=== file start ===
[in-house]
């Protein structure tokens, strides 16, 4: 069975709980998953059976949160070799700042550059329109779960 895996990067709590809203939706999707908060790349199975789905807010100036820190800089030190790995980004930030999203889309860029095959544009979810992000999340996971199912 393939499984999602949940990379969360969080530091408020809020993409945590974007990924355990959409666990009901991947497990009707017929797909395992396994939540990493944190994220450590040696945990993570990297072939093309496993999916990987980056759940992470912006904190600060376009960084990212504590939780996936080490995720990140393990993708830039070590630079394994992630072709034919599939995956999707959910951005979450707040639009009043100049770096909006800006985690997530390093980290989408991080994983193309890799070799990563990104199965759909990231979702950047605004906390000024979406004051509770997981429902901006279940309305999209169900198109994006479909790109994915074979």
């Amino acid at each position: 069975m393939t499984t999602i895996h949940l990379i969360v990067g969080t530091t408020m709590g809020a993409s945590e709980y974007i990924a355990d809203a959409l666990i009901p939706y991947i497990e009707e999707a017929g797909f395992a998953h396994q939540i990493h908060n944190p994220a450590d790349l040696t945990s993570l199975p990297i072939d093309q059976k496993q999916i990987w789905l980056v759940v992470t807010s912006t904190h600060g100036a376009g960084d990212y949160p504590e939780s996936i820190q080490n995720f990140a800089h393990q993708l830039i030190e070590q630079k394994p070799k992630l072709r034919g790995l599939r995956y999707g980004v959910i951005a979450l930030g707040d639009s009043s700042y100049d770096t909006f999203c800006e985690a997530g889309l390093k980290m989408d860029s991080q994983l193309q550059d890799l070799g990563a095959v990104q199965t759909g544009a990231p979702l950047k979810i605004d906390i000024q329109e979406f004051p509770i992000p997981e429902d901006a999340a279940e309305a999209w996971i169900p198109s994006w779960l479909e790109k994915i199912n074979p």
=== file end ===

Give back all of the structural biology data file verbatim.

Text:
[in-house]
């Protein structure tokens, strides 16, 4: 069975709980998953059976949160070799700042550059329109779960 895996990067709590809203939706999707908060790349199975789905807010100036820190800089030190790995980004930030999203889309860029095959544009979810992000999340996971199912 393939499984999602949940990379969360969080530091408020809020993409945590974007990924355990959409666990009901991947497990009707017929797909395992396994939540990493944190994220450590040696945990993570990297072939093309496993999916990987980056759940992470912006904190600060376009960084990212504590939780996936080490995720990140393990993708830039070590630079394994992630072709034919599939995956999707959910951005979450707040639009009043100049770096909006800006985690997530390093980290989408991080994983193309890799070799990563990104199965759909990231979702950047605004906390000024979406004051509770997981429902901006279940309305999209169900198109994006479909790109994915074979």
């Amino acid at each position: 069975m393939t499984t999602i895996h949940l990379i969360v990067g969080t530091t408020m709590g809020a993409s945590e709980y974007i990924a355990d809203a959409l666990i009901p939706y991947i497990e009707e999707a017929g797909f395992a998953h396994q939540i990493h908060n944190p994220a450590d790349l040696t945990s993570l199975p990297i072939d093309q059976k496993q999916i990987w789905l980056v759940v992470t807010s912006t904190h600060g100036a376009g960084d990212y949160p504590e939780s996936i820190q080490n995720f990140a800089h393990q993708l830039i030190e070590q630079k394994p070799k992630l072709r034919g790995l599939r995956y999707g980004v959910i951005a979450l930030g707040d639009s009043s700042y100049d770096t909006f999203c800006e985690a997530g889309l390093k980290m989408d860029s991080q994983l193309q550059d890799l070799g990563a095959v990104q199965t759909g544009a990231p979702l950047k979810i605004d906390i000024q329109e979406f004051p509770i992000p997981e429902d901006a999340a279940e309305a999209w996971i169900p198109s994006w779960l479909e790109k994915i199912n074979p």